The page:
Derrell Stamp can hardly believe it’s been 50 years since his Haliburton Junior D Huskies team hoisted the OHA Cup in front of a huge crowd at the Haliburton Community Centre.

The forward was only 16 years old for what was the highlight of his athletic career.

The team, under the leadership of owner, A.J. LaRue, coach, George Nicholls, manager Scotty LaRue, and trainers Bob Nichol and Curry “Pork” Whittaker, came back from a stunning playoff defeat the year before to beat a team from the much bigger community of Exeter to raise that cup on that fateful night – and go down in sporting lore in the Highlands.

The first Junior Huskies team was forged in 1965. According to the Haliburton Highlands Sports Hall of Fame committee, they were a “scrappy bunch.” However, thanks to a new hockey barn with artificial ice that extended practice time, and visiting National Hockey League players from Hockey Haven, the team evolved.

Stamp joined the squad as a 15-year-old for the 1969-70 season.

They made it to the OHA Cup finals.

He recalled that heartbreaking series in which the team was up three games to none against Norwich. They were leading 4-1 in what should have been the series-clinching game.

“Our goalie took a stick to the nose. It broke his nose. Our second stringer came in but he was not as good and we lost that game. Then, Norwich beat us the next three straight.”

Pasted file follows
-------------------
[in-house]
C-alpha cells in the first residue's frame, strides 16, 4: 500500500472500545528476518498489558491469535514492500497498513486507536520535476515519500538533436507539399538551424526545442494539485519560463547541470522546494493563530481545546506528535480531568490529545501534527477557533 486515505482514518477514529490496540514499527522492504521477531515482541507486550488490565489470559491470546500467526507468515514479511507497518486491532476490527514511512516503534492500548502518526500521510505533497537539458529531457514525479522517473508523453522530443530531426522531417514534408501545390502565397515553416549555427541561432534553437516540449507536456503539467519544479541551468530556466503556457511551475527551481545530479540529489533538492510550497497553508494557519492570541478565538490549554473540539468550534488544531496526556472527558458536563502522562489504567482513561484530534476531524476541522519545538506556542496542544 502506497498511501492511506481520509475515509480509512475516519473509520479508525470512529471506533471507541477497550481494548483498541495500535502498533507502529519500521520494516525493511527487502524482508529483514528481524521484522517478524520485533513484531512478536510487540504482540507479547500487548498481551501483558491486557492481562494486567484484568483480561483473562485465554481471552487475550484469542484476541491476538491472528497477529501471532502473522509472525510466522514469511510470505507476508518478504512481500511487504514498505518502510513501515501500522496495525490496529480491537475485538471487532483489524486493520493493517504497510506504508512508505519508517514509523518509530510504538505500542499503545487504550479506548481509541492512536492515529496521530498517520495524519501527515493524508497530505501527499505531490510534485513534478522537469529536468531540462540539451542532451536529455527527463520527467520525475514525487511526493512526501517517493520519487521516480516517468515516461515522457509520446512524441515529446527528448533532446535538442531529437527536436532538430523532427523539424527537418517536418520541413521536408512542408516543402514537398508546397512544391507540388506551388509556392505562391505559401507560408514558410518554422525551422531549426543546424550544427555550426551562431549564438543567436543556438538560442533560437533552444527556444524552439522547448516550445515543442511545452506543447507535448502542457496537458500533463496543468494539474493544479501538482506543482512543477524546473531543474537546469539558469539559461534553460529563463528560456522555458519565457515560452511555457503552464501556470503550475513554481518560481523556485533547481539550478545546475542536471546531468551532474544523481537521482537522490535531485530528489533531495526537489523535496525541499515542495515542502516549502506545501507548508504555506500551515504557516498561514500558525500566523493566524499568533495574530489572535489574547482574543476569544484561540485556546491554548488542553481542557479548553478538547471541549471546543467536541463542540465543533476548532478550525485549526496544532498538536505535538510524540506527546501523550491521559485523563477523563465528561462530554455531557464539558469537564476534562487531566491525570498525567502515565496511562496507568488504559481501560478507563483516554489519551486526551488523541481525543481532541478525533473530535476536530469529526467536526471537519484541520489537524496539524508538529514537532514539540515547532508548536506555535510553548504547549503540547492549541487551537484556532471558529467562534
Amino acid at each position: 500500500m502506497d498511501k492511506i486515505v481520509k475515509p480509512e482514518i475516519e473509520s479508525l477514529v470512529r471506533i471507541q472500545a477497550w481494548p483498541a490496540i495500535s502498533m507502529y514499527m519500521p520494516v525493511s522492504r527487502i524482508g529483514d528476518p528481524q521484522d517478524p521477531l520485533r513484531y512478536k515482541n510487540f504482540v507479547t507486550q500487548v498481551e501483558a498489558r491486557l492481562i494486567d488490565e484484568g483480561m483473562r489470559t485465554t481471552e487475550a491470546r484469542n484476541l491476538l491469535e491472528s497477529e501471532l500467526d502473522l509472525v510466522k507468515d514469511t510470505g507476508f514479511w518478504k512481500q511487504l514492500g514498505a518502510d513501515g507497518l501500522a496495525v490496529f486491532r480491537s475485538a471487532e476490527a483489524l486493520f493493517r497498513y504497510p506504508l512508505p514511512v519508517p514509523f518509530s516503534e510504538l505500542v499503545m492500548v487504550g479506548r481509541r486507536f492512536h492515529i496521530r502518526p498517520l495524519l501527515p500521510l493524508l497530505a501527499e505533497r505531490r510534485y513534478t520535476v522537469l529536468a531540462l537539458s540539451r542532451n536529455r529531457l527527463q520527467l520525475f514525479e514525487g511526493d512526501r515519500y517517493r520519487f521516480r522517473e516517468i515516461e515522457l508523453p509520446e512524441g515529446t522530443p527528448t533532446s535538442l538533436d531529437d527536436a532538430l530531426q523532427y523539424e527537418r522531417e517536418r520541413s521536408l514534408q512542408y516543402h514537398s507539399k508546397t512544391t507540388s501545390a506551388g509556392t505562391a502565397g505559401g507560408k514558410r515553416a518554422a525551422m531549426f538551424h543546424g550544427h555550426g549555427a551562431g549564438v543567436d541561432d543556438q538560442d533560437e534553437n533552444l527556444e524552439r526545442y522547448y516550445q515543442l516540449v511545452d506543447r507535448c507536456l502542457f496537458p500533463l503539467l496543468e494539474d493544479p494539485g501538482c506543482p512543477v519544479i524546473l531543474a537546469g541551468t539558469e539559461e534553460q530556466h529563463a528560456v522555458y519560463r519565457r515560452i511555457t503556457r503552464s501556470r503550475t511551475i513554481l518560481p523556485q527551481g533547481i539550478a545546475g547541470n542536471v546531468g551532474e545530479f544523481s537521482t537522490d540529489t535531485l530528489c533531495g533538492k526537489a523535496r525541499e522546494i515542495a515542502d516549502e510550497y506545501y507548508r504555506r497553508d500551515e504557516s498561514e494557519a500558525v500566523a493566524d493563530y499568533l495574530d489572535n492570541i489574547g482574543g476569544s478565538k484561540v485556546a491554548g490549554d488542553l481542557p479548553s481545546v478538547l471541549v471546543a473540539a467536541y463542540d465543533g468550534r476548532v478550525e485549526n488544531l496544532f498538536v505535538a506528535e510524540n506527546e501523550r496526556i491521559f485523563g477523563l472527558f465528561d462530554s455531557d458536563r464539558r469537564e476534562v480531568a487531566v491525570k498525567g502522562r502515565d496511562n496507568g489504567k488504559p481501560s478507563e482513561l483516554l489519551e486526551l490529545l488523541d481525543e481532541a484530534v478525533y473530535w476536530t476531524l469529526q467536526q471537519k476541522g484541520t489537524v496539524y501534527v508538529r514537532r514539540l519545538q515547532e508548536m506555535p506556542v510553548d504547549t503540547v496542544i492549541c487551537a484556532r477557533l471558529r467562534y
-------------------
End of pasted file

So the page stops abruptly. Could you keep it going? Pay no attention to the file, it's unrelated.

It was a devastating loss for the team, but as often happens in sports, it brought a resiliency they would take to the 1970-71 playoffs.

“We had the makings of a group of good players, young players from a Bantam championship team mixed with the older guys, who were also very good.”

He said the team was fairly confident it would go back to the finals.

“We went to seven games the next year. It was terrific hockey as I recall. And the fan support from the community was great. They followed us in buses and cars and stayed in the same hotels when we were on the road.”

He said supporters came from as far away as Bobcaygeon, Fenelon Falls and Bancroft, culminating in game seven in Haliburton with an estimated crowd of 1,600.

According to the committee, the players were household names. Captain Bob Woodcock, assistant captains, Craig Stamp and Gerry McElwain, and a team with depth and stamina to first become Central Ontario League champs, then playoff Junior D champs and Eastern Ontario Junior D champs.

In that fateful OHA Cup series, Haliburton and the Exeter Hawks were evenlymatched. It was three-all going into the game seven decider. The Huskies held on for a 6-5 win.

Stamp said he has never experienced anything like the aftermath.

“It felt like most of the people in the stands came out on the ice. Everybody was so exuberant and happy. Parents, friends, girlfriends. It was pandemonium.”

Speaking on behalf of the team, Stamp said he’s pleased with the Hall of Fame induction.

“It’s an honour to go in. Most people don’t remember 50 years ago but at the time it was a very big deal for the town and the community.”

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